Mae La refugee camp
|Amphoe||Tha Song Yang District|
|• Total||2.4 km2 (0.9 sq mi)|
|Time zone||UTC+7 (UTC+7)|
Mae La, Beh klaw (alternatively spelled Maela),(S'gaw Karen: မဲၣ်လၤဒဲကဂီၤ, ဘဲကျီး) is a refugee camp in Thailand. It was established in 1984 in Tha Song Yang District, Tak Province in the Dawna Range area and currently houses 50,000 refugees, with more arriving each week from Burma, also known as Myanmar. Mae La is the largest refugee camp for Burmese in Thailand. Over 90% are ethnic Karen. The camps are overseen and run by the Thailand Burma Border Consortium (TBBC), a union of 11 international non-governmental organizations that provide food, shelter and non food items to the Burmese refugees and displaced people.
The first refugees arrived in 1984, mostly of the Karen or Karenni ethnicities, fleeing armed conflict and ethnic persecution by the Burmese government. Thousands of villages, especially in the Karen and Karenni States, were burned to the ground, including houses, religious buildings, schools, belongings, and sometimes even domestic animals. Many refugees cited similar stories: Direct military attacks by the Myanmar army, forced labor, destruction of homes and food crops, and enslavement. The camp was originally established following the fall of the Karen National Union (KNU) base at the Thai village of Mae La on the border, and had a population of 1,100 people.
Until 1995, refugees on the Thailand-Burma border lived in village-type settlements and were allowed to travel outside the camps to get food and shelter materials. However, due to attacks by the Democratic Karen Buddhist Army (DKBA), it was moved to the site where Zone C currently lies. After the fall of Manerplaw in January 1995, a number of camps were attacked in cross-border raids and the Thai authorities began to consolidate camps to improve security; Mae La was designated as the main consolidation camp in the area.
In April 1995, Mae La increased in size from 6,969 to 13,195 due to the closure of five camps to the north – Mae Ta Waw, Mae Salit, Mae Plu So, Kler Kho and Kamaw Lay Kho – and the move of Huay Heng later in October of the same year. Over the following year, the camp doubled in size again to 26,629 as those lost in the move came back into the camp.
In March 1997, some people were relocated here following the closure of Huai Bone camp (a.k.a. Don Pa Kiang) and again in February 1998 when Shoklo camp was closed.
The camp was attacked in 1997 by DKBA troops with support from Burma Army units. There have been no incursions since then, but a mortar shell landed in Section A5 in March 1998. During the dry season, this area is quite tense with concerns relating to camp security, with threats of armed attack and/or attempts to burn the camp.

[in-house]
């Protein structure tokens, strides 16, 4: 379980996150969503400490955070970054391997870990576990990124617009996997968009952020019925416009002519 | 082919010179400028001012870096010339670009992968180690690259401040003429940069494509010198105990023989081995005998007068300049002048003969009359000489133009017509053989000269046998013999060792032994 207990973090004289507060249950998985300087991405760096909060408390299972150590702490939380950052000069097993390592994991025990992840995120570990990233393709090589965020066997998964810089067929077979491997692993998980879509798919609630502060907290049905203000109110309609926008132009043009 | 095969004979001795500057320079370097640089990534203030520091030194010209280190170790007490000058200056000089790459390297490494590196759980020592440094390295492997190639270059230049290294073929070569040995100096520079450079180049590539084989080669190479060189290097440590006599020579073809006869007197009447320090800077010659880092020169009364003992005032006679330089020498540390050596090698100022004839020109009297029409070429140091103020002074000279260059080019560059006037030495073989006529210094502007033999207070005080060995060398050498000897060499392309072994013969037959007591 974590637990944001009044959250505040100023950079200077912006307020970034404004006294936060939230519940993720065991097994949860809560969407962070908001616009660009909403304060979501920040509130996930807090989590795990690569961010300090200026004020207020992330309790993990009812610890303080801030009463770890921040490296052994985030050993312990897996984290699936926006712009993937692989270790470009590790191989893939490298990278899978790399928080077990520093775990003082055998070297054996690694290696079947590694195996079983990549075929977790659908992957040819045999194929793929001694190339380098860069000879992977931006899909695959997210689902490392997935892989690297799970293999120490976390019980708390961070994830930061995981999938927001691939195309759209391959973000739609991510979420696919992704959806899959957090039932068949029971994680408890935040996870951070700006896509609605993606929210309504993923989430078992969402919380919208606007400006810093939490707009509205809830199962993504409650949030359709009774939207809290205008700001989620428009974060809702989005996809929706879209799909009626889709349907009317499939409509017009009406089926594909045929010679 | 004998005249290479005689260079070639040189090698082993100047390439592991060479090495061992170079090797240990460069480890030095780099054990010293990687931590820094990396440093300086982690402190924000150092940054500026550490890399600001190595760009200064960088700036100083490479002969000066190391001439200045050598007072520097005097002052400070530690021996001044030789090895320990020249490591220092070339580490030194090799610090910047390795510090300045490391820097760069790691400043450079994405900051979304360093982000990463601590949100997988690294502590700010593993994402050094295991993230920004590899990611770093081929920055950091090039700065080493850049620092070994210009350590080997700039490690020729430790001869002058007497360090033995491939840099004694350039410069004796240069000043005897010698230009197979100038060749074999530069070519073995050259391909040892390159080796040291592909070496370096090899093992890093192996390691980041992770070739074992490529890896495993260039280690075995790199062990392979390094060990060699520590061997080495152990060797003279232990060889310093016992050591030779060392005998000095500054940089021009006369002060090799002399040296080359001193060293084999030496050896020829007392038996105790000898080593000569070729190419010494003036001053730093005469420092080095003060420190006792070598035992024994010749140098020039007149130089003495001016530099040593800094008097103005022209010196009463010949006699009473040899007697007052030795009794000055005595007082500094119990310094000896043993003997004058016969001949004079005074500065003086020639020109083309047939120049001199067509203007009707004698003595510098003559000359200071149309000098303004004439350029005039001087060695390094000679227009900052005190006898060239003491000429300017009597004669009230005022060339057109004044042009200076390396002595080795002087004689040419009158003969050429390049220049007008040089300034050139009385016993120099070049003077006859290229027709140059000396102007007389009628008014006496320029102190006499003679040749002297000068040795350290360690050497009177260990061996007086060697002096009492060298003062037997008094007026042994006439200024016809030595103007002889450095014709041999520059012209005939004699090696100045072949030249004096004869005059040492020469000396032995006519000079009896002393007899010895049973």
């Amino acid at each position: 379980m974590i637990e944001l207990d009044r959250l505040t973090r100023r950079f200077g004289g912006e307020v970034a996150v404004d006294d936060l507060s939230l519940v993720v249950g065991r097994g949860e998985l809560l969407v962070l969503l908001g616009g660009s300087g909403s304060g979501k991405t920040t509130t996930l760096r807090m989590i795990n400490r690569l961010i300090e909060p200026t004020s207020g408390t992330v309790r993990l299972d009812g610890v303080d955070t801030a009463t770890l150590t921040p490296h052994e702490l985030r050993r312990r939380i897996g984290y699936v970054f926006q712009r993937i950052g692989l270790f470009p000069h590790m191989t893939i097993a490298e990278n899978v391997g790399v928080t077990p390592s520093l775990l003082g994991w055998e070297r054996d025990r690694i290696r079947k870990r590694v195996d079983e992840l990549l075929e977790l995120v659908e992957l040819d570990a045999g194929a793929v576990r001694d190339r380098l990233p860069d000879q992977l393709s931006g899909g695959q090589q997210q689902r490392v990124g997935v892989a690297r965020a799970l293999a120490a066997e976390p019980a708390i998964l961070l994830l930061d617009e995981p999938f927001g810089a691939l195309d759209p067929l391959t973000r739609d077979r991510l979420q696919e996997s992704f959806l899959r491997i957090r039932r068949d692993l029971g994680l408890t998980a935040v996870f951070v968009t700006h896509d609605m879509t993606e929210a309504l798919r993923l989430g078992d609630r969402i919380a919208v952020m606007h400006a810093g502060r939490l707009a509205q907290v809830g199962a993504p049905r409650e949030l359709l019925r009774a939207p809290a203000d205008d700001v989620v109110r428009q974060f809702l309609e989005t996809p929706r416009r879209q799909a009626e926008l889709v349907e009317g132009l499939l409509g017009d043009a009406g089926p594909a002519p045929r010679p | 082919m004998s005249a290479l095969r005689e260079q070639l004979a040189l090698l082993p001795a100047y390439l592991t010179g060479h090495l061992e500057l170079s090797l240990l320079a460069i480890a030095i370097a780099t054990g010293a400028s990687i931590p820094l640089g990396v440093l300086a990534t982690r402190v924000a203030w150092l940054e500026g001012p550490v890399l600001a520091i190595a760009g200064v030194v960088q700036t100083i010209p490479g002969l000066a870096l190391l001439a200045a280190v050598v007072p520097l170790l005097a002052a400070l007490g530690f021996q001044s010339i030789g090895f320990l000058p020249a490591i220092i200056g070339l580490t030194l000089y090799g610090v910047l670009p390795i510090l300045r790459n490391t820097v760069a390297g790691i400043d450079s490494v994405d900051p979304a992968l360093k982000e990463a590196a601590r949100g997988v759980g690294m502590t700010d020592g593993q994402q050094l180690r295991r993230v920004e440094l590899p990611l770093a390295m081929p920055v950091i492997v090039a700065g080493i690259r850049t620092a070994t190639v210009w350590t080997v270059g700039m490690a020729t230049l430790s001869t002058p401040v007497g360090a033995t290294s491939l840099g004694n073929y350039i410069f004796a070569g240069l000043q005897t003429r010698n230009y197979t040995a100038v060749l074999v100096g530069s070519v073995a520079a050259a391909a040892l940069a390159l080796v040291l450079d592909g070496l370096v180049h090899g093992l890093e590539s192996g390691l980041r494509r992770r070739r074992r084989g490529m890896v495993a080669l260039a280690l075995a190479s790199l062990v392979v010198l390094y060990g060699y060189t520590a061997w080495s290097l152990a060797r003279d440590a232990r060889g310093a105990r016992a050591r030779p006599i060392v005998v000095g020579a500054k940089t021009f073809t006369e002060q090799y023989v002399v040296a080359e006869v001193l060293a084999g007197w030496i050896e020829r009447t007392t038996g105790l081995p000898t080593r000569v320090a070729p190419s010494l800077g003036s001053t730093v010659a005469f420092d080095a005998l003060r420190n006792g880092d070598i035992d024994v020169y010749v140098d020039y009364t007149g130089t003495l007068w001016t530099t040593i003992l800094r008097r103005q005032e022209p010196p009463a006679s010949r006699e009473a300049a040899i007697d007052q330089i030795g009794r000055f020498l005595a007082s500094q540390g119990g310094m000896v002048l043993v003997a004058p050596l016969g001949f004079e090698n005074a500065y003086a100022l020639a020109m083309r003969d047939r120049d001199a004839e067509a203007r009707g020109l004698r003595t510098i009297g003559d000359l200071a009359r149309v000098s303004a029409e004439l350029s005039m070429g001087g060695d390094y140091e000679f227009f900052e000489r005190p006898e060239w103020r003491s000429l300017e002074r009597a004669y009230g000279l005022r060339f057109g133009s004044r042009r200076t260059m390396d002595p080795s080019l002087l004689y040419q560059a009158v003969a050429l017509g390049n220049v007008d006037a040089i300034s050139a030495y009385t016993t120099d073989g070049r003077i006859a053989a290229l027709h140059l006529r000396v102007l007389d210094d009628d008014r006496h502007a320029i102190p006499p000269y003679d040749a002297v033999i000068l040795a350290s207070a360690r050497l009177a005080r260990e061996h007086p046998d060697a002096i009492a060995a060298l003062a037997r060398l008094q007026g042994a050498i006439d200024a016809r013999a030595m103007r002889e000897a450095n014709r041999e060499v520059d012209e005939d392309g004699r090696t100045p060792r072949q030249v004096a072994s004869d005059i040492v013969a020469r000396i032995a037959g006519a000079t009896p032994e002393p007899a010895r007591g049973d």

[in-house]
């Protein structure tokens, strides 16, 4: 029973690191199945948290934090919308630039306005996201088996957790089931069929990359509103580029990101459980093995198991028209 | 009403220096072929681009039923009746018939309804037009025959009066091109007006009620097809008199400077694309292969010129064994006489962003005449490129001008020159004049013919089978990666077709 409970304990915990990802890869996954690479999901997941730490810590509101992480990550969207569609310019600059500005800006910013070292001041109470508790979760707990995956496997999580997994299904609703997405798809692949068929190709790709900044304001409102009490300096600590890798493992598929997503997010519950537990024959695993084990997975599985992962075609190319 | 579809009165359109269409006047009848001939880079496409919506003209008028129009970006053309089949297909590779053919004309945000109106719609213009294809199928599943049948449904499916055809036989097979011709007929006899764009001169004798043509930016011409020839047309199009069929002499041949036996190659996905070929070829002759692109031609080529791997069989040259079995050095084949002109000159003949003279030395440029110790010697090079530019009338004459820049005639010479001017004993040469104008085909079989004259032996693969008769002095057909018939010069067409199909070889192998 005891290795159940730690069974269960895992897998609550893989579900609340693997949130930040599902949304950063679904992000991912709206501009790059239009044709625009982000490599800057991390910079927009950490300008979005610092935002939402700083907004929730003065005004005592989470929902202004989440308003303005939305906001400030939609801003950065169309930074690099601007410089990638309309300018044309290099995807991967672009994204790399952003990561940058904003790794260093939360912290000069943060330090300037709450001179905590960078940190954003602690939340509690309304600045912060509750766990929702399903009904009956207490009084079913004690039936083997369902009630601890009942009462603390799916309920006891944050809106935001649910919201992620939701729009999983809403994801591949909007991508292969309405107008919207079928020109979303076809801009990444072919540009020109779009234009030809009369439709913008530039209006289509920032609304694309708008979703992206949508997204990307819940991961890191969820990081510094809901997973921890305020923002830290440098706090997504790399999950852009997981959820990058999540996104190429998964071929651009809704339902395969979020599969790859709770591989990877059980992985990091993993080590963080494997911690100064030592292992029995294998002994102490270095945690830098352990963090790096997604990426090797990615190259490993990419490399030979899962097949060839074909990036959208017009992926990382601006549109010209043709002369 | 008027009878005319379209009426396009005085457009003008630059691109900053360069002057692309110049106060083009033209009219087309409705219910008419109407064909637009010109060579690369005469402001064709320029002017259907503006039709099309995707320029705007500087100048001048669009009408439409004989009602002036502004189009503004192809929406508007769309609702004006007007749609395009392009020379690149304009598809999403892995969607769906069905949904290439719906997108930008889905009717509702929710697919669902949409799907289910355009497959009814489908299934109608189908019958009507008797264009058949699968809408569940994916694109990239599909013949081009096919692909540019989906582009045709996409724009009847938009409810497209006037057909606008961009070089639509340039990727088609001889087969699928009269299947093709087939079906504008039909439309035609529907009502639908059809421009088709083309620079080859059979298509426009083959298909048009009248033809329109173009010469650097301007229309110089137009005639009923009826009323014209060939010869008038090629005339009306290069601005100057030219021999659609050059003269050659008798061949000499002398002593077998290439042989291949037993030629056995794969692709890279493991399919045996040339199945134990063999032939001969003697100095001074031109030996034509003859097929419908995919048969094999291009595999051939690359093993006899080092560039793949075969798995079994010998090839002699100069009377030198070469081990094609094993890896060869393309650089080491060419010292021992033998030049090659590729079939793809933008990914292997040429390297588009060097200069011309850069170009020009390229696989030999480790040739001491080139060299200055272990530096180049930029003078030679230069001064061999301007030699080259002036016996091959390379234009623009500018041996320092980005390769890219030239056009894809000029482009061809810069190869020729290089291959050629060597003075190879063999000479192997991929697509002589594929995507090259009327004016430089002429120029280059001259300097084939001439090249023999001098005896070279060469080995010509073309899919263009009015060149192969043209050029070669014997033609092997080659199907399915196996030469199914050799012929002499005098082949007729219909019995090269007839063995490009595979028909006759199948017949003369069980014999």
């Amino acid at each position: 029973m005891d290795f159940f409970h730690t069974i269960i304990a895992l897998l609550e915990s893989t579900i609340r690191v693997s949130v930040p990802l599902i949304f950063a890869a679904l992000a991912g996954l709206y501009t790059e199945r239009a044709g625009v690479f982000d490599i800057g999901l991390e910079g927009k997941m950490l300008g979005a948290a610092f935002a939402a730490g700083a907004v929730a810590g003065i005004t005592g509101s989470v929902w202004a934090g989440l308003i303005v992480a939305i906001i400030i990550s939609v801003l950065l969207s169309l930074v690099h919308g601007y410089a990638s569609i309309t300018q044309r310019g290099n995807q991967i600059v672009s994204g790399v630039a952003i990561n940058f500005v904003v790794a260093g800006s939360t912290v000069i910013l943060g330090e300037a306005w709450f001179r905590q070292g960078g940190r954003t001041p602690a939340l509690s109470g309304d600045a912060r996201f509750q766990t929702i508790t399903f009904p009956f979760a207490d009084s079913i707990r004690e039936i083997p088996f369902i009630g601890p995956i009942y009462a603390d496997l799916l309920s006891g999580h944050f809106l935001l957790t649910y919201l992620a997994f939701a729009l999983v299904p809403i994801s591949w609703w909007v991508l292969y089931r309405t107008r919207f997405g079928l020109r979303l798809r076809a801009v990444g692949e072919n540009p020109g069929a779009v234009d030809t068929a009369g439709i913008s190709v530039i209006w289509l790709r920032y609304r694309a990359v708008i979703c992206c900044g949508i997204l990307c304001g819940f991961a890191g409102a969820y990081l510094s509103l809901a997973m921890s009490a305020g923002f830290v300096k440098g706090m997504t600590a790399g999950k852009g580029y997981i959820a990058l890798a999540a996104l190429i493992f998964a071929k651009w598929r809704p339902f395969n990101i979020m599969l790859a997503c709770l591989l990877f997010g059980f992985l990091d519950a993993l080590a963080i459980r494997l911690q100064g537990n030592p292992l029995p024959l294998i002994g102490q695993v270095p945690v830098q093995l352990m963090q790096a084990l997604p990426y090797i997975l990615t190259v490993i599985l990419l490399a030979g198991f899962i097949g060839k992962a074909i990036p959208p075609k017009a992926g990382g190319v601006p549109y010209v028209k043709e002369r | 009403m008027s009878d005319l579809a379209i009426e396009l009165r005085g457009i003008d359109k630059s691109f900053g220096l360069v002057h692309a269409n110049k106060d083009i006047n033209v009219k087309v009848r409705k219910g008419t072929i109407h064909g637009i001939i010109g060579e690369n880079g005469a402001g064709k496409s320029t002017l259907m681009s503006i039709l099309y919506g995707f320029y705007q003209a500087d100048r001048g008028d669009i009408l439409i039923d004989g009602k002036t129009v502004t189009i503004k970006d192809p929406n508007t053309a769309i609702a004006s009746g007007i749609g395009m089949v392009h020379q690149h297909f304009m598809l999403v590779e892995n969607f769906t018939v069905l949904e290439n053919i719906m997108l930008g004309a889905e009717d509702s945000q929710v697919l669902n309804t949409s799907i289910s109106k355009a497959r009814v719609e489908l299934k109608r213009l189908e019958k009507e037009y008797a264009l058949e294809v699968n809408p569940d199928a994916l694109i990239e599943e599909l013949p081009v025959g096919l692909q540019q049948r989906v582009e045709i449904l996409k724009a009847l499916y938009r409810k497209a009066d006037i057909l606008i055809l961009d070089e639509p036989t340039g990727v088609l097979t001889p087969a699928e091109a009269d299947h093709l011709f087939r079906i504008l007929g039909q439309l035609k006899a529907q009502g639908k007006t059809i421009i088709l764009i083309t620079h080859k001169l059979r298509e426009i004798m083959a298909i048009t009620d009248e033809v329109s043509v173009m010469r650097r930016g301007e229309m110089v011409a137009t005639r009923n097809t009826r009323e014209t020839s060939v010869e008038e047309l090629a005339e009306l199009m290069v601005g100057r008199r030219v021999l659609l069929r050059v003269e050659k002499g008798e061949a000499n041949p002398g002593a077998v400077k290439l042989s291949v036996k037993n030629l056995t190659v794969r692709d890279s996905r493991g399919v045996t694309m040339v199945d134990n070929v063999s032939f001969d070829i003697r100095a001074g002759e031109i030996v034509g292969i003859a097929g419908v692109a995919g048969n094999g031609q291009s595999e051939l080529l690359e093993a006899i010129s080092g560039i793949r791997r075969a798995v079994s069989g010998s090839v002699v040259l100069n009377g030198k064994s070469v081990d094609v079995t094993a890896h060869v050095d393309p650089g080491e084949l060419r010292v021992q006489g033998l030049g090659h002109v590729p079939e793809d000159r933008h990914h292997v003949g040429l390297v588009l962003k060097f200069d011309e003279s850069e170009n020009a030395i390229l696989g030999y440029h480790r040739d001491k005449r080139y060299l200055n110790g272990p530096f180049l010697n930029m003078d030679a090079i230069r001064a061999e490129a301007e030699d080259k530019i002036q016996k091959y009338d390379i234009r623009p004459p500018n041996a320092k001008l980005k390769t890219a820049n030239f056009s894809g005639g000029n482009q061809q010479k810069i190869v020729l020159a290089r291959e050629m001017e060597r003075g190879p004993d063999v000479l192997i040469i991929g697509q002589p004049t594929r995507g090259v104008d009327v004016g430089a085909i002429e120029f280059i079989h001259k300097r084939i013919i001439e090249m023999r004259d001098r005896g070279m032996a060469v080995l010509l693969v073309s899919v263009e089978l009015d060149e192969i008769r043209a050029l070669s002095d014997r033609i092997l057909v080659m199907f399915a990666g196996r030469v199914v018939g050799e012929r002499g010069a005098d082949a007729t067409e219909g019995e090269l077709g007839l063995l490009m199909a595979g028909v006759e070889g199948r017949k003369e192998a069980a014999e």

The area of Karen State lying opposite Mae La camp is mostly rural, with no large settlements or infrastructure. The Karen National Liberation Army (KNLA) maintains its 7th Brigade Headquarters nearby, and there are several Burma Army and Democratic Karen Buddhist Army outposts in the area (the DKBA is a faction of the KNLA which split off and aligned itself with the Burma Army in 1994).
Mae La is considered as an educational centre for refugees, so the current population includes several thousand students who come to study in the camp (some from other camps but mostly from Burma). They are registered only as temporary inhabitants. In total, as of July 2014 there were 2,763 students boarding in the camps. However, there are only a handful of schools on the Thailand-Burma border where students can apply once they finish a post-ten level school, leaving thousands of aspiring university students unable to complete further education.
Thai authorities allowed refugees to register with the United Nations High Commissioner for Refugees (UNHCR) periodically during 2004 and 2005, and since 2005, all registered refugees have been eligible for resettlement to third countries. In June 2014, 96,206 had been resettled, with the vast majority (75%) of them headed to the US, followed by Australia, Canada, Finland, and Norway. Resettlement numbers have declined each year since 2008, mainly because the majority of those who were able to register in 2004 and 2005 have already left. The group settlement program to the US has now closed, but a significant number remain in the pipeline and are expected to depart in 2015.